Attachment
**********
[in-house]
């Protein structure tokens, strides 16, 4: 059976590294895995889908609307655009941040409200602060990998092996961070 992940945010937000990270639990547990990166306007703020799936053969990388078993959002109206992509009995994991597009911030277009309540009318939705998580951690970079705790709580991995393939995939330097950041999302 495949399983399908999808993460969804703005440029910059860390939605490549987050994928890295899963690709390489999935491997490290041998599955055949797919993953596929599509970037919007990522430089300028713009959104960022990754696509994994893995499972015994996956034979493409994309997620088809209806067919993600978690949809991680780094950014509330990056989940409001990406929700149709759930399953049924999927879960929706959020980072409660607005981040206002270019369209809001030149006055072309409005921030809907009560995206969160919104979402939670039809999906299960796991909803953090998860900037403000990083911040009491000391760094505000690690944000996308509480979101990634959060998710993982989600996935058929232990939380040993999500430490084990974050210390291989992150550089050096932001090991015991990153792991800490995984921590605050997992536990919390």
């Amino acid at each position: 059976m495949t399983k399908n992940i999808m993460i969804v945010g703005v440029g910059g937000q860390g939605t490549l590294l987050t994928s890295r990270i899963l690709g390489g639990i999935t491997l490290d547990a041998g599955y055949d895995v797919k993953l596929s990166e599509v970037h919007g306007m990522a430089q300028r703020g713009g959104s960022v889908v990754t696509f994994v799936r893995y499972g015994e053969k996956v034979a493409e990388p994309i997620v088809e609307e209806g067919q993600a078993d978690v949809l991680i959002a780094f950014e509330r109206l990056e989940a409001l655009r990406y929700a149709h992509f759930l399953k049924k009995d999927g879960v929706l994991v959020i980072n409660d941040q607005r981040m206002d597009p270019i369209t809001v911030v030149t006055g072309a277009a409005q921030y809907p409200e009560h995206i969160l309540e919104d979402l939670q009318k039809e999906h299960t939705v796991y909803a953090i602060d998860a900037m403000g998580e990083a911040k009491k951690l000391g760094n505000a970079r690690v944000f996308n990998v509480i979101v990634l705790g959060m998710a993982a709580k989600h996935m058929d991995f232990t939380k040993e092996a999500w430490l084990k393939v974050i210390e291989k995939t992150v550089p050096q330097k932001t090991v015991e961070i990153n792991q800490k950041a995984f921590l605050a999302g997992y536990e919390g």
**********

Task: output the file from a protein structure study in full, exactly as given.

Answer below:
[in-house]
């Protein structure tokens, strides 16, 4: 059976590294895995889908609307655009941040409200602060990998092996961070 992940945010937000990270639990547990990166306007703020799936053969990388078993959002109206992509009995994991597009911030277009309540009318939705998580951690970079705790709580991995393939995939330097950041999302 495949399983399908999808993460969804703005440029910059860390939605490549987050994928890295899963690709390489999935491997490290041998599955055949797919993953596929599509970037919007990522430089300028713009959104960022990754696509994994893995499972015994996956034979493409994309997620088809209806067919993600978690949809991680780094950014509330990056989940409001990406929700149709759930399953049924999927879960929706959020980072409660607005981040206002270019369209809001030149006055072309409005921030809907009560995206969160919104979402939670039809999906299960796991909803953090998860900037403000990083911040009491000391760094505000690690944000996308509480979101990634959060998710993982989600996935058929232990939380040993999500430490084990974050210390291989992150550089050096932001090991015991990153792991800490995984921590605050997992536990919390």
């Amino acid at each position: 059976m495949t399983k399908n992940i999808m993460i969804v945010g703005v440029g910059g937000q860390g939605t490549l590294l987050t994928s890295r990270i899963l690709g390489g639990i999935t491997l490290d547990a041998g599955y055949d895995v797919k993953l596929s990166e599509v970037h919007g306007m990522a430089q300028r703020g713009g959104s960022v889908v990754t696509f994994v799936r893995y499972g015994e053969k996956v034979a493409e990388p994309i997620v088809e609307e209806g067919q993600a078993d978690v949809l991680i959002a780094f950014e509330r109206l990056e989940a409001l655009r990406y929700a149709h992509f759930l399953k049924k009995d999927g879960v929706l994991v959020i980072n409660d941040q607005r981040m206002d597009p270019i369209t809001v911030v030149t006055g072309a277009a409005q921030y809907p409200e009560h995206i969160l309540e919104d979402l939670q009318k039809e999906h299960t939705v796991y909803a953090i602060d998860a900037m403000g998580e990083a911040k009491k951690l000391g760094n505000a970079r690690v944000f996308n990998v509480i979101v990634l705790g959060m998710a993982a709580k989600h996935m058929d991995f232990t939380k040993e092996a999500w430490l084990k393939v974050i210390e291989k995939t992150v550089p050096q330097k932001t090991v015991e961070i990153n792991q800490k950041a995984f921590l605050a999302g997992y536990e919390g």